Huge rates hike on the way for Christchurch

Christchurch city councillors voted on Tuesday to put the council’s provisional draft Long Term Plan, which includes a 13.24 per cent rate increase, out for public consultation.

The city council is proposing an increase of 13.2 per cent this year, slightly down from the almost 16 per cent hike originally on the table.

This includes 2.17 per cent for Te Kaha, Canterbury’s Multi-Use Arena.

But it's not a one-off rise. Another rates hike of 8.2 per cent is proposed for the following year.

Central Ward Councillor Jake McLellan said it was really challenging times for the city.

"We've got the triple impact of inflation, insurance and interest rate rises. That's actually adding about 10% to our base costs... so 10 per cent increase just to stand still."

Councillors have been meeting this month to work their way through a massive 120 amendments to the city's long-term plan, the council's budget for the next decade.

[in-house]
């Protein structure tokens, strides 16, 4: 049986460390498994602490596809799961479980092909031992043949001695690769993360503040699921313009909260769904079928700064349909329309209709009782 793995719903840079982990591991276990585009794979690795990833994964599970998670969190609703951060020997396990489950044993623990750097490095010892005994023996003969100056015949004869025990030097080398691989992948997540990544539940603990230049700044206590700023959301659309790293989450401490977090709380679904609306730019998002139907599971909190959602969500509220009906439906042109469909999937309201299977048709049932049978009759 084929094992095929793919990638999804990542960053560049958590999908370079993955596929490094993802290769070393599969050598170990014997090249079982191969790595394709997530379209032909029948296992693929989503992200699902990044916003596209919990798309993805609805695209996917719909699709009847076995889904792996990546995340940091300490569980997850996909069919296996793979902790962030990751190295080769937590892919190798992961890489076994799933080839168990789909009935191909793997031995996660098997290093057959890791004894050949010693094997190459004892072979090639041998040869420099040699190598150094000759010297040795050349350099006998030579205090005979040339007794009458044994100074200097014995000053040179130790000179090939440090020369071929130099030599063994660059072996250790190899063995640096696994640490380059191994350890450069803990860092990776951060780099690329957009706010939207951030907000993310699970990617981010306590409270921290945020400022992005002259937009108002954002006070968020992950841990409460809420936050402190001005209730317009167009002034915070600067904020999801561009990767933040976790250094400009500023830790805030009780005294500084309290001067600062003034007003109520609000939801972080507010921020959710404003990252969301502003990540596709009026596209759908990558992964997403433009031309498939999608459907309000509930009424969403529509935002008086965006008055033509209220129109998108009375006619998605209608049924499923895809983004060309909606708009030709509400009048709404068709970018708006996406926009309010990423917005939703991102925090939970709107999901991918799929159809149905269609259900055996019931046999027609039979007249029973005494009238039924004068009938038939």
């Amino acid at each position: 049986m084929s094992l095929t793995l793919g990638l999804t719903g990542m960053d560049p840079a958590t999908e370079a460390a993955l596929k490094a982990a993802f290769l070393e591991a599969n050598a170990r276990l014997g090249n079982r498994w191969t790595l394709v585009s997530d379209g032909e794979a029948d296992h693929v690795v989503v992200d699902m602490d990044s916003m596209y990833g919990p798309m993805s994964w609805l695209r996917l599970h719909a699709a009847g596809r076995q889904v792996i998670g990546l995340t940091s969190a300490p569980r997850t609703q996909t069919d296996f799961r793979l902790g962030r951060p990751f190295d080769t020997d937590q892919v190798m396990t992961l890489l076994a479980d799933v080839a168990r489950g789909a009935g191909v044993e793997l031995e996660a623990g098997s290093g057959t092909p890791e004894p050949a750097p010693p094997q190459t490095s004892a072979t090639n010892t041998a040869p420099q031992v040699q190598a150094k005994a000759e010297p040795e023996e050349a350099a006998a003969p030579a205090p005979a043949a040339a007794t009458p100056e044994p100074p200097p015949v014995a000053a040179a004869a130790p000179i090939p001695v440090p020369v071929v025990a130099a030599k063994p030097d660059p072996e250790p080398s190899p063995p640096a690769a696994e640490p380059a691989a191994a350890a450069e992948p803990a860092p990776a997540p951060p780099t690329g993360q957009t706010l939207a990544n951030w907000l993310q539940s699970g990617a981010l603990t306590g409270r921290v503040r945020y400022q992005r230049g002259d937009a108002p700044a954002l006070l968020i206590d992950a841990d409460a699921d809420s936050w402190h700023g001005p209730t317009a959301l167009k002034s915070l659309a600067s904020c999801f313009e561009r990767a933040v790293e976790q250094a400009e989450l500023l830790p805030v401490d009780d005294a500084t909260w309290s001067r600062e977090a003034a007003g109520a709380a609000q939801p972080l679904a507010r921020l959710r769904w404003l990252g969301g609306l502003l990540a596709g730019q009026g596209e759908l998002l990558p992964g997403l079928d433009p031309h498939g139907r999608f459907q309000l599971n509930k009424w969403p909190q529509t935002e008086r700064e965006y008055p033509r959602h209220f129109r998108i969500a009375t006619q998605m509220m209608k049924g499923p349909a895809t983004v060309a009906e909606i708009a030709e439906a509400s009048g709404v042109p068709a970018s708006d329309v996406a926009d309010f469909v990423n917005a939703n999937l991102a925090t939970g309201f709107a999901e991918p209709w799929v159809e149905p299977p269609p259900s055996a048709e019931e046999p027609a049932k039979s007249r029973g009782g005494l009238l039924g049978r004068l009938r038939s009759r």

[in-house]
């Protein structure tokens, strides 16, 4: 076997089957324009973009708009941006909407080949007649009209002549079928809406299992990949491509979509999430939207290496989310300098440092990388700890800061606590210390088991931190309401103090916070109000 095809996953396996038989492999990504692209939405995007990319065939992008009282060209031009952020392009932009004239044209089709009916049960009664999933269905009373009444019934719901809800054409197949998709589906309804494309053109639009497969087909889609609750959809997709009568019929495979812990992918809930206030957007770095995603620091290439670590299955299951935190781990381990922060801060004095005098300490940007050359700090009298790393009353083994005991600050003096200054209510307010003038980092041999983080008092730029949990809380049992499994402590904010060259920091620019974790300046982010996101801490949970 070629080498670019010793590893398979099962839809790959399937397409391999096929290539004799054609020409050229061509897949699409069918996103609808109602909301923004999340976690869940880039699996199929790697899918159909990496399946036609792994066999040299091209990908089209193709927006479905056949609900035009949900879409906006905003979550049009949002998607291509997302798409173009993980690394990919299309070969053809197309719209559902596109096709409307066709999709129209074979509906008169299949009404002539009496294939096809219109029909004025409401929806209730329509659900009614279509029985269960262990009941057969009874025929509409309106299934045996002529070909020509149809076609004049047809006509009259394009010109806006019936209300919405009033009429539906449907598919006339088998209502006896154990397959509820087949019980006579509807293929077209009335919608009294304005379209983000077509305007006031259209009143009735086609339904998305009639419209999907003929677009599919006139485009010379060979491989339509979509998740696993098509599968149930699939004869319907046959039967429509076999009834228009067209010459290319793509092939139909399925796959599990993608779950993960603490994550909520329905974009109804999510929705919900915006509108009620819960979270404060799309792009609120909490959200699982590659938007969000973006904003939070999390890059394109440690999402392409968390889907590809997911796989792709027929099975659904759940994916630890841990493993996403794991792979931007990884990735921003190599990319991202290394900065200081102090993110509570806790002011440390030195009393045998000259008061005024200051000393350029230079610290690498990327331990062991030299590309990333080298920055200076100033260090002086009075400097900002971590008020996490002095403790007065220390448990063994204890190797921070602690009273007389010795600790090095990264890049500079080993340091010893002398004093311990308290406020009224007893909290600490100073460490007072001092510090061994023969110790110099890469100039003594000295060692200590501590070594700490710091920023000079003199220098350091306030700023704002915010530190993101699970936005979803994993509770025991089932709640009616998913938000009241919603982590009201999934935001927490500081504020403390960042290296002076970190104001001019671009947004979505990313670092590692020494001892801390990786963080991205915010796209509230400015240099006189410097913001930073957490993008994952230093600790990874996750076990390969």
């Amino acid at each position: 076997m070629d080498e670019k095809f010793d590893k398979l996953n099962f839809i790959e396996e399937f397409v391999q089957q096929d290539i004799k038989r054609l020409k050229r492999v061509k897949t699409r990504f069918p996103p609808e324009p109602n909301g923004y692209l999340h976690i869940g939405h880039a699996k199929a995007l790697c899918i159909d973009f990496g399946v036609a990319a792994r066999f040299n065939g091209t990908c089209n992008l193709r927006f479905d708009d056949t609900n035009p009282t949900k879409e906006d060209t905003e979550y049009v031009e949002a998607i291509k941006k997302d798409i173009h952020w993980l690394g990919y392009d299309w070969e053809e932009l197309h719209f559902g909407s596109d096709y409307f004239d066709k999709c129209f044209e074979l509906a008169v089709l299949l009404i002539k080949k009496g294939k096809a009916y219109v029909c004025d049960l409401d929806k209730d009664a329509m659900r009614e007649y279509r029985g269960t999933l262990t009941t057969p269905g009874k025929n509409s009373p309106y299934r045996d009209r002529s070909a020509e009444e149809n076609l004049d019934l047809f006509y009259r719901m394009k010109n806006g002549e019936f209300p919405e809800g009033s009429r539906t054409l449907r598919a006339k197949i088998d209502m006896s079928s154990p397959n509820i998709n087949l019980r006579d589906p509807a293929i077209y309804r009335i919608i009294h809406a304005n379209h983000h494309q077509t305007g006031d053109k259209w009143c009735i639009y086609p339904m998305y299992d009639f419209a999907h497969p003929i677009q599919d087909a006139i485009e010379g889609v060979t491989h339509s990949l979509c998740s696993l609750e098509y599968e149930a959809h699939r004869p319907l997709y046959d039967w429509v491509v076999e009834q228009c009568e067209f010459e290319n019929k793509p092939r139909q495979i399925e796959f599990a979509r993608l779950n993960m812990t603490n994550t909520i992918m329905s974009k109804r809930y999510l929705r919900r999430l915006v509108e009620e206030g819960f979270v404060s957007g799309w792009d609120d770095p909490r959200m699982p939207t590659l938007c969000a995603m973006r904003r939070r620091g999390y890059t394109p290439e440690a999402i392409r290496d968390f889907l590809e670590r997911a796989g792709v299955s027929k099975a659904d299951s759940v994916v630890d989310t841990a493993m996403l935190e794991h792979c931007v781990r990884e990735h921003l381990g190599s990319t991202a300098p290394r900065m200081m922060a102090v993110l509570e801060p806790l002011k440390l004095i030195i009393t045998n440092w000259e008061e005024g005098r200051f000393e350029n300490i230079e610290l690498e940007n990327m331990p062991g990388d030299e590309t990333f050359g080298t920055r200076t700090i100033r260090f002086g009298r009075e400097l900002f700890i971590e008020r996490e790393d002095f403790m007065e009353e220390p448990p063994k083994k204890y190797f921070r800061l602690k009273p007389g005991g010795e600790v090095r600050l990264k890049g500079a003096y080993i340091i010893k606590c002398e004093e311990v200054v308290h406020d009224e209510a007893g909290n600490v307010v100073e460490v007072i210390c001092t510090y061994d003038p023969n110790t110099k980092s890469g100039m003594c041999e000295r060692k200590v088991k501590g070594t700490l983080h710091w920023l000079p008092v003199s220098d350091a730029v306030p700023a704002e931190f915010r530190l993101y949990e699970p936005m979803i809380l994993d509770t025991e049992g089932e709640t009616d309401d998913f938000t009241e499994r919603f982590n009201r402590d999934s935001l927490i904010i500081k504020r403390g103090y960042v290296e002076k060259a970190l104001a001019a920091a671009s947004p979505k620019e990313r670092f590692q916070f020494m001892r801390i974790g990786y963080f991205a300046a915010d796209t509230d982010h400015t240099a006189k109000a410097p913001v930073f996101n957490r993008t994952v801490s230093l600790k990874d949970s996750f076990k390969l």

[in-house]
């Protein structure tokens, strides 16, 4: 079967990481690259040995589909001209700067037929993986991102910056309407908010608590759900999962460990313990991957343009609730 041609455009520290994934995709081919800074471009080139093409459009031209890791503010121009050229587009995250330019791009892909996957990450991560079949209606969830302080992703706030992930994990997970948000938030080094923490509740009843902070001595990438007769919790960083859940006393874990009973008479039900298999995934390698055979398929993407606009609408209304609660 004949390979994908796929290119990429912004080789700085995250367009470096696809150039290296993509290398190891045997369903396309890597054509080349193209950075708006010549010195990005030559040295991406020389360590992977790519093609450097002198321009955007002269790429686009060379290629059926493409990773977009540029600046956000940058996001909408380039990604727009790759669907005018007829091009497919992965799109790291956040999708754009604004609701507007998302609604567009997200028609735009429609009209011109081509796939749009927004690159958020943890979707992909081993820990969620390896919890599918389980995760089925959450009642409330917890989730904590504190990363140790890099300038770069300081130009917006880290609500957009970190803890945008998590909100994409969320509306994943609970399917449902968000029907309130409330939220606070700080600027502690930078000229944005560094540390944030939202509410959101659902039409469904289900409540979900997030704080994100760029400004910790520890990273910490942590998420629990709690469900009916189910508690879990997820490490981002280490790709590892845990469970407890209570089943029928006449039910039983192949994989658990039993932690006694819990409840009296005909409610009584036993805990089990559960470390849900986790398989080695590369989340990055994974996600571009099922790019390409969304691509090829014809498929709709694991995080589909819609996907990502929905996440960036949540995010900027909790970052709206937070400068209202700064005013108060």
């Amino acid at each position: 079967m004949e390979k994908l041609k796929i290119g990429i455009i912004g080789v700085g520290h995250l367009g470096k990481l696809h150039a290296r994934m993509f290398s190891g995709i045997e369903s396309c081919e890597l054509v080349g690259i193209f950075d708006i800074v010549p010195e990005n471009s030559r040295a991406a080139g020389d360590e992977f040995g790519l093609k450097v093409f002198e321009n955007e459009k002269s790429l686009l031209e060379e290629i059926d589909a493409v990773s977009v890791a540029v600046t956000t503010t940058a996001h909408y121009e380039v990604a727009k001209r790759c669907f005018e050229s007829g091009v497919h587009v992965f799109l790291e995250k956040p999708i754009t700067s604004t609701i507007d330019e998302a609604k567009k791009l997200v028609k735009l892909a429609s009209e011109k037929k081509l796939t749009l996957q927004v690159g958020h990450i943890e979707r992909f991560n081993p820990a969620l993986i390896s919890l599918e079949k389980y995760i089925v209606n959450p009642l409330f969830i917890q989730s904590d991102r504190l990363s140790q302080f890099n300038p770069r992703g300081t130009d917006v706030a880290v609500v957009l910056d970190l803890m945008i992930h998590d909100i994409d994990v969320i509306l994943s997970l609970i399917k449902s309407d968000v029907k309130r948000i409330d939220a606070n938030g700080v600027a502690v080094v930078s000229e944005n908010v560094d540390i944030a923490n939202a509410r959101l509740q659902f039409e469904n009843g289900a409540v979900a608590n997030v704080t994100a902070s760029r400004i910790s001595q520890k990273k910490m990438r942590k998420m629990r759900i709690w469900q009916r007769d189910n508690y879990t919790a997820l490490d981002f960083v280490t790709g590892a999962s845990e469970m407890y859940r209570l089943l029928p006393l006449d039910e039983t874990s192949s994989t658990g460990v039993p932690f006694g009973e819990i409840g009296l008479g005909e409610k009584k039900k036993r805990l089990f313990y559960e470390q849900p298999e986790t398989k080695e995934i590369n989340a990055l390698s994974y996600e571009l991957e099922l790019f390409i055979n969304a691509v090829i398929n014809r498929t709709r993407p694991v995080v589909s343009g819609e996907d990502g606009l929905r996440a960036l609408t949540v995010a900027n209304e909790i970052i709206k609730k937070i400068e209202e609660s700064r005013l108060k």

Ratepayers contributed $453m to the construction of the $683m Te Kaha multi-use arena, adding 2...
Ratepayers contributed $453m to the construction of the $683m Te Kaha multi-use arena, adding 2.17% to their rates.
McLellan insists they're working hard to find savings, without impacting on core frontline services.

"It's tough across the whole country, not just Christchurch".

And while the rates hikes would be high in the first two years, the council is forecasting those increases would drop to about 4 per cent after that. The cumulative rates increase over the next decade was forecast to be 53.6%.

One of the major areas to blame for the big bills is Christchurch's $683 million multi-use arena Te Kaha, which is on track to open in early 2026.

The council has now committed a total of $453 million to the project, after construction costs continued to rise.

"People overwhelmingly said we want this and we want to get on and build it. I think 80% of people said that they wanted it. That was always going to come at a cost that we have to share."

But he admits the rates figure isn't an acceptable one, and said councillors will be doing more work to try and trim the numbers further.

"People are concerned about rates, but they're also concerned about cuts to services, and we want to make sure we get the balance exactly right of affordability and service".

The full council is due to meet on March 11 to formally adopt the draft Long Term Plan, which will then go out for public submissions.

- By Geoff Sloan, made with the support of NZ On Air